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Friday, July 29, 2016
Ind. Decisions - 7th Circuit yesterday denies rehearing in lie detector case
In U.S. v. Resnick (ND Ind., Moody), a 25-page, 2-1 opinion, Chief Judge Woods concluded: "Finally, the admission of testimony revealing that Resnick refused to submit to a polygraph was not plain error. The judgment of the district court is therefore AFFIRMED."
From Judge Bauer's dissent:
I would remand this case for retrial. I believe that the district court committed reversible plain error by admitting Resnick’s refusal to submit to a polygraph examination into evidence and allowing the government to comment on this refusal during closing arguments. These actions virtually exclude the possibility of Resnick receiving a fair trial.Here is a long story on the decision that appeared in the Chicago Daily Law Bulletin on May 6th.
Our standard of review—plain error—is a “high bar,” see United States v. Love, 706 F.3d 832, 841 (7th Cir. 2013), but it should not be an impenetrable shield. Here, the introduction of the refusal to take the polygraph and the government’s subsequent comments constituted plain error which polluted the other evidence and compromised the entire trial. It had the effect of replacing the jury as factfinder and convicting Resnick by judicial fiat, not by the evidence presented. Because such actions prejudiced Resnick and seriously called into question the fairness, integrity, or public reputation of his trial, I would remand. * * *
I admire the discussion of the problem by the majority; I disagree with the legal implication. The error was plain, damning, and cannot be overlooked. I would reverse for a new trial that would be conducted without any discussion of the refusal of Resnick to submit to a polygraph examination.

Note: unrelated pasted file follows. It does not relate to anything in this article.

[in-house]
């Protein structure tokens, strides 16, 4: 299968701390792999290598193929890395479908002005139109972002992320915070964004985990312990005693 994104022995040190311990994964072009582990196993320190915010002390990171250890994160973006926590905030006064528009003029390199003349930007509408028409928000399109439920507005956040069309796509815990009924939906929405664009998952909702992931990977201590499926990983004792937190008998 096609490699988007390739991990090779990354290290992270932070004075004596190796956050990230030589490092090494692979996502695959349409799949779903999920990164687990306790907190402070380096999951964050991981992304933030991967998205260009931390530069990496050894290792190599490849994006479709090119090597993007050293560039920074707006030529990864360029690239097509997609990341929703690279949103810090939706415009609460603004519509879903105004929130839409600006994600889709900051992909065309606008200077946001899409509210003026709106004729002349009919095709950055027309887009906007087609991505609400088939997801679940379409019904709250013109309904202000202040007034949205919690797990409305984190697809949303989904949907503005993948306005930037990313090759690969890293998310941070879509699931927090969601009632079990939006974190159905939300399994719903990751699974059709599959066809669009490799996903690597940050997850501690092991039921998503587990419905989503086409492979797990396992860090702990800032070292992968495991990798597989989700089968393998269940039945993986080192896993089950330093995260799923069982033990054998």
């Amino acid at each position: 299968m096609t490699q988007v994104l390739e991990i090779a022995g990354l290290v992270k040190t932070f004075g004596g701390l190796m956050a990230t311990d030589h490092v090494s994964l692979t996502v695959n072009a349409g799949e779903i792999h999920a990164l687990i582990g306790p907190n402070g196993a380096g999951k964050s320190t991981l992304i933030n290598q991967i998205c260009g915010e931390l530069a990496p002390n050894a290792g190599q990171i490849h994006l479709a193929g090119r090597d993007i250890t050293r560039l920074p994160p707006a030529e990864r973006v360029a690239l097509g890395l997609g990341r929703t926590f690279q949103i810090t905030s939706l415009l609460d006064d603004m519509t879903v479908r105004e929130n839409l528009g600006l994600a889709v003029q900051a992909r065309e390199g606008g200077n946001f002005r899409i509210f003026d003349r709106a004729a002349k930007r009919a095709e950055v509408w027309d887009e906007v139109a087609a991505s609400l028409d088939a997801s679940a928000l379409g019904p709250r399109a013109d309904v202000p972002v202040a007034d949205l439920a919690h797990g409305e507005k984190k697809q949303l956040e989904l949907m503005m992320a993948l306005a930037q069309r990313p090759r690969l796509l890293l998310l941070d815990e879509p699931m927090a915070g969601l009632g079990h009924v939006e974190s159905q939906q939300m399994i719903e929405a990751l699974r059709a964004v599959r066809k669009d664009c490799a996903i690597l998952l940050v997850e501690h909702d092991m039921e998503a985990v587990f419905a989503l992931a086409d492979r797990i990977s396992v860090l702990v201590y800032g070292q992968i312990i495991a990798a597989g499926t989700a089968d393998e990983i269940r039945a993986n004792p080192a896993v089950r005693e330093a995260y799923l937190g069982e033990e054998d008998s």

Yesterday, July 28th, the 7th Circuit, en banc, denied rehearing in USA v. Resnick, Chief Judge Wood writing:
On consideration of the petition for rehearing with suggestion for rehearing en banc filed by defendant‐appellant on June 7, 2016, a majority of the judges on the original panel voted to deny rehearing and a majority of the judges in active service voted to deny rehearing en banc. Judge William J. Bauer voted to grant rehearing but did not take part in the vote to rehear en banc. Judges Richard A. Posner, Joel M. Flaum, and Michael S. Kanne voted to grant rehearing en banc. Judges Bauer, Posner, Flaum, and Kanne dissented from the denial of the rehearing and rehearing en banc and filed an opinion.Judges Bauer, Posner, Flaum and Kanne issued a 4-page dissent from the denial of rehearing en banc that concludes:
The petition is therefore DENIED.
That the polygraph is at the center of this controversy is important. A polygraph is an instrument designed to determine whether the person examined is telling the truth. But polygraphs are not reliable truth‐telling tools, and determining credibility is the jury’s duty. The introduction of and comment on evidence that a suspect refused to take a polygraph test signals to the jury that polygraph evidence is reliable, though it is not, and that the suspect’s refusal to talk evidences consciousness of guilt when courts have consistently held that this is an impermissible inference. It could also signal to the jurors that their own instincts do not matter when determining credibility—that the results of a polygraph test (or the refusal of the defendant or a witness to have taken the test) supersede their common sense—and so they might as well ignore their duty as factfinders. In United States v. Scheffer, supra, 523 U.S. at 313, a plurality of Justices agreed that “by its very nature, polygraph evidence may diminish the jury’s role in making credibility determinations.” The potential for this effect contradicts the government’s assertion that the defendant cannot show that the government’s tactics affected the jury. Rather those tactics infected the trial and rendered it unfair, no matter how “overwhelming” the evidence against the defendant.
Such tactics should not be tolerated. Reversal would send the right signal; this affirmance sends the wrong one. Resnick deserves a new trial.
Posted by Marcia Oddi on July 29, 2016 09:07 AM
Posted to Ind. (7th Cir.) Decisions